Critically acclaimed novelist Kaitlyn Greenidge will join Gramercy Book Club participants after the discussion of her latest novel, Libertie, a captivating story inspired by the life of one of the first Black female doctors in the United States and a soaring exploration of freedom. Hasan Jeffries, distinguished history professor at The Ohio State University and an expert in African American history, particularly around the Civil Rights era, will moderate the group discussion and interview Greenidge, a contributing writer for The New York Times. The event will be hosted on the Zoom Meeting platform.
Registration for this book club discussion is on Eventbrite, where you will receive login information and full instructions. A general admission ticket to access the event is $5. A ticket that includes a copy of Libertie waives the fee and is $29 with tax. Please note that registration closes at 5 pm on the day of the program.
Coming of age as a free-born Black girl in Reconstruction-era Brooklyn, Libertie Sampson was all too aware that her purposeful mother, a practicing physician, had a vision for their future together: Libertie would go to medical school and practice alongside her. But Libertie, drawn more to music than science, feels stifled by her mother’s choices and is hungry for something else—is there really only one way to have an autonomous life? And she is constantly reminded that, unlike her mother who can pass, Libertie has skin that is too dark. When a young man from Haiti proposes to Libertie and promises she will be his equal on the island, she accepts, only to discover that she is still subordinate to him and all men. As she tries to parse what freedom actually means for a Black woman, Libertie struggles with where she might find it—for herself and for generations to come.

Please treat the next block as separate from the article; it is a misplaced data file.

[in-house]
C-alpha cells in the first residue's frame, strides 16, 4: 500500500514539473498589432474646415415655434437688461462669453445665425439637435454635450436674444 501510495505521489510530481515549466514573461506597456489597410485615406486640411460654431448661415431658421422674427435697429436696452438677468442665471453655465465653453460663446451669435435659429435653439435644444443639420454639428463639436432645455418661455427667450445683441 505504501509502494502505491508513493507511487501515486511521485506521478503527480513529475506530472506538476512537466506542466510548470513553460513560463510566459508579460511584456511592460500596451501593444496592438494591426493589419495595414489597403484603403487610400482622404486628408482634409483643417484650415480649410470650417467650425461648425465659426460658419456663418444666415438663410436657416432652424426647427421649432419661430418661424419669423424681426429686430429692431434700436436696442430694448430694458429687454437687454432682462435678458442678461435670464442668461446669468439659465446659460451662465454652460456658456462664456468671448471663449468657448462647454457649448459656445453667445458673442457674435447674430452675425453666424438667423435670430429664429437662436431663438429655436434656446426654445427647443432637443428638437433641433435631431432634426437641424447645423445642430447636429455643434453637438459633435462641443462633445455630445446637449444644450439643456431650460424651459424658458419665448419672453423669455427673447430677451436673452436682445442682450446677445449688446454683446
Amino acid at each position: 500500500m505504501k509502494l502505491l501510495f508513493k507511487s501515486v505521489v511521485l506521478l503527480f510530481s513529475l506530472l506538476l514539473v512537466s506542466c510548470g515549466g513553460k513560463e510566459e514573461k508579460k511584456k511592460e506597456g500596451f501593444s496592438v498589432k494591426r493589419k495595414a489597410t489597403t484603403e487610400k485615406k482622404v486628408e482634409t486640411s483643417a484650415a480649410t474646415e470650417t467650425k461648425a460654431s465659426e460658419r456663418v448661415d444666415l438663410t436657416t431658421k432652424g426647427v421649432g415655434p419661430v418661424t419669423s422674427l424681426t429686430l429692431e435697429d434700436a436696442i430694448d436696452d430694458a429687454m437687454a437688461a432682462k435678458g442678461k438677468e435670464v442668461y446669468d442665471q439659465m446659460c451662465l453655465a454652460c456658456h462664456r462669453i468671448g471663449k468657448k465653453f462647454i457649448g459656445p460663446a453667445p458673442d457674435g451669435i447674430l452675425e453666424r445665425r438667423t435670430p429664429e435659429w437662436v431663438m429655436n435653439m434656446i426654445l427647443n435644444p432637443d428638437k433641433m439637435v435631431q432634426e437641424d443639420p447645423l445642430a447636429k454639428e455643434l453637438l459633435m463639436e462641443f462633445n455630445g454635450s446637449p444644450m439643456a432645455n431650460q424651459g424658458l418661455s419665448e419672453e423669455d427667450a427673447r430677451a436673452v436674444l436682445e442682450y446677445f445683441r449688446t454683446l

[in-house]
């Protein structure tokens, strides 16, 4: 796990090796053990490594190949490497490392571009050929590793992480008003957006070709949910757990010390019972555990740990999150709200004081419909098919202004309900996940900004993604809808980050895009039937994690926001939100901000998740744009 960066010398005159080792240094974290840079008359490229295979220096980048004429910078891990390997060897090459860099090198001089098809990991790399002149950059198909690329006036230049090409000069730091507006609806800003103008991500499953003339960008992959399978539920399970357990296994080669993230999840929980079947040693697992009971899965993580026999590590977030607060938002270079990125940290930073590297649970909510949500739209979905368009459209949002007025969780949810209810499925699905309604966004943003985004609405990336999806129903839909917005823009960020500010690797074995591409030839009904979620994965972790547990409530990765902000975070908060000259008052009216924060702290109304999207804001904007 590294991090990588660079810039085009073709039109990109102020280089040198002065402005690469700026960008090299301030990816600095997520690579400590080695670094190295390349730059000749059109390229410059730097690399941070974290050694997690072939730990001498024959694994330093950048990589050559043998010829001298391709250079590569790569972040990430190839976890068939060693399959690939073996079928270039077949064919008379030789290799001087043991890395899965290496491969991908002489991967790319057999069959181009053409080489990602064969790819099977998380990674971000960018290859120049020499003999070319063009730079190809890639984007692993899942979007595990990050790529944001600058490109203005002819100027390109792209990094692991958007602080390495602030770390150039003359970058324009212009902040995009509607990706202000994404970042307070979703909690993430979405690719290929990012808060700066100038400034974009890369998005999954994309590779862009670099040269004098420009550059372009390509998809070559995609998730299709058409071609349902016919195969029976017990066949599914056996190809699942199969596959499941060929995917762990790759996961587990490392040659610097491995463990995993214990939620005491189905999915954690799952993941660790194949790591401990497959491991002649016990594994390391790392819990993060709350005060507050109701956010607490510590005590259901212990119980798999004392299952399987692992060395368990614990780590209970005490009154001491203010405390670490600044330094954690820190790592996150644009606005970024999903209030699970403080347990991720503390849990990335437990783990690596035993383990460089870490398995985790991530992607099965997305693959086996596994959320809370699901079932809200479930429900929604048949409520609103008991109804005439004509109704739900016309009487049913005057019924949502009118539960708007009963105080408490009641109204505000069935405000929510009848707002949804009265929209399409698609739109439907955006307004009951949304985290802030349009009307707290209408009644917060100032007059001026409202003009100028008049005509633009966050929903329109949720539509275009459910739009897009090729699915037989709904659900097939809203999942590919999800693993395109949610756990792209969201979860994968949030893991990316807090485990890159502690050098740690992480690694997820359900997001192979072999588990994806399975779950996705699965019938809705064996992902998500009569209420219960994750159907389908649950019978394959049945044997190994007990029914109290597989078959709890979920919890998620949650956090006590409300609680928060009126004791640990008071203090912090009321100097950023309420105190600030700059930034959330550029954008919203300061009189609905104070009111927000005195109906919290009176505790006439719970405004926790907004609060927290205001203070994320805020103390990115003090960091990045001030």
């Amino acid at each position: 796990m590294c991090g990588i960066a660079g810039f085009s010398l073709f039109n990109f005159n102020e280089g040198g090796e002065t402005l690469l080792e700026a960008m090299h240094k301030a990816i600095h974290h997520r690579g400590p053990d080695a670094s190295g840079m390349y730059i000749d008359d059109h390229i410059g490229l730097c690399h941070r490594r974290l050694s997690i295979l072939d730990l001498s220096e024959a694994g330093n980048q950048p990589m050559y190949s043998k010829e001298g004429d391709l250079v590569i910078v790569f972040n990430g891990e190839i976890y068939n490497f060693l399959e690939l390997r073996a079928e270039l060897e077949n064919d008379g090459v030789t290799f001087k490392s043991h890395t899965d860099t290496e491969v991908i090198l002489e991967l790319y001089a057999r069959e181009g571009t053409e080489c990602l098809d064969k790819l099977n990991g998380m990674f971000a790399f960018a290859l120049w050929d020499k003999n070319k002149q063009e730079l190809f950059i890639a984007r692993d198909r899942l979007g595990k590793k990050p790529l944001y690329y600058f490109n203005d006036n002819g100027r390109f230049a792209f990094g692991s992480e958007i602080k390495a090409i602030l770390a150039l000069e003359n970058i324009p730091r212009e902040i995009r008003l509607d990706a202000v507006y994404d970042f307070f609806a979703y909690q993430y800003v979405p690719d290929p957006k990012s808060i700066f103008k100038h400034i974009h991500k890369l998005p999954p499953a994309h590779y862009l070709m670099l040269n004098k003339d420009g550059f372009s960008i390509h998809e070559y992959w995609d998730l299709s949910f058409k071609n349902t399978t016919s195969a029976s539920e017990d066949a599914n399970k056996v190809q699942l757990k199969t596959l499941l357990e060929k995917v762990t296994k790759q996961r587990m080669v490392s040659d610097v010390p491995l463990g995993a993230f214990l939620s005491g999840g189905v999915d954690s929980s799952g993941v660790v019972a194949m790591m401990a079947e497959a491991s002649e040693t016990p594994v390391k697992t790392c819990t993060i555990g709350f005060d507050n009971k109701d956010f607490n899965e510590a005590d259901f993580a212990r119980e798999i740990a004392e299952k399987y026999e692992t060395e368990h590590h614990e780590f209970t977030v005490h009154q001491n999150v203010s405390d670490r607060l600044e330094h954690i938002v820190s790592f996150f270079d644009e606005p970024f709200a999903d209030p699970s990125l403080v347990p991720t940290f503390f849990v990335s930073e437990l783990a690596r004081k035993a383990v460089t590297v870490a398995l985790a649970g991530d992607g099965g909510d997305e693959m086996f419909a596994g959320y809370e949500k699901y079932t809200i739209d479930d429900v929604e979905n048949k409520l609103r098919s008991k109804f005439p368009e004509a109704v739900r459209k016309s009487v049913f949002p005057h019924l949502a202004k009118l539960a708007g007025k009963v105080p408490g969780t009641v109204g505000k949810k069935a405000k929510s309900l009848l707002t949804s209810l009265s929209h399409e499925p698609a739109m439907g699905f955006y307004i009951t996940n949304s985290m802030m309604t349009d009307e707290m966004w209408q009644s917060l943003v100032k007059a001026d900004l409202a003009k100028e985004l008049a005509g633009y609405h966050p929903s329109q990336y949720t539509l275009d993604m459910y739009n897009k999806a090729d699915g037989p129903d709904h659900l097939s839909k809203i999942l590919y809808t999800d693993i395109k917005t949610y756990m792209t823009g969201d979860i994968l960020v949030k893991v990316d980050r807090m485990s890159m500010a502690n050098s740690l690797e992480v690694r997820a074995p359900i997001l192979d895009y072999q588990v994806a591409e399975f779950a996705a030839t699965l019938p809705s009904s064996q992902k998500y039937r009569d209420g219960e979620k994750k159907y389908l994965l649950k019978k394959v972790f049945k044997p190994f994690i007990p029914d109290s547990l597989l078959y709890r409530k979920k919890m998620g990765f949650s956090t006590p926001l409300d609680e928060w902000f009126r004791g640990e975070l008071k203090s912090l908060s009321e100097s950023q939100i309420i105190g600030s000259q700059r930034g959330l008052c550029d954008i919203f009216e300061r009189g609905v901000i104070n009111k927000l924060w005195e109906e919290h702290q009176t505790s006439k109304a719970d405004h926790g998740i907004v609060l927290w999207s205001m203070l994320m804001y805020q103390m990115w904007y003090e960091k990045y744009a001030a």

Inspired by the life of one of the first Black female doctors in the United States and rich with historical detail, Kaitlyn Greenidge’s new novel resonates in our times and is perfect for readers of Brit Bennett, Min Jin Lee, and Yaa Gyasi.
Kaitlyn Greenidge's debut novel, We Love You, Charlie Freeman, was one of the New York Times Critics’ Top 10 Books of 2016 and a finalist for the Center for Fiction First Novel Prize. She is a contributing writer for the New York Times, and her writing has also appeared in Vogue, Glamour, the Wall Street Journal, and elsewhere. She is the recipient of fellowships from the Whiting Foundation, the National Endowment for the Arts, and the Radcliffe Institute for Advanced Study. Greenidge lives in Brooklyn, New York.
Hasan Jeffries is a distinguished history professor at The Ohio State University and an expert in African American history. He is the editor of Understanding and Teaching the Civil Rights Movement, and author of Bloody Lowndes: Civil Rights and Black Power in Alabama’s Black Belt. He has received several fellowships in support of his research, including a Ford Foundation Post-Doctoral Fellowship. He has also regularly shared his expert knowledge of African American history and contemporary black politics with the general public through lectures, teacher workshops, and frequent media appearances, including his powerful TEDxTalk, “Confronting Hard History.”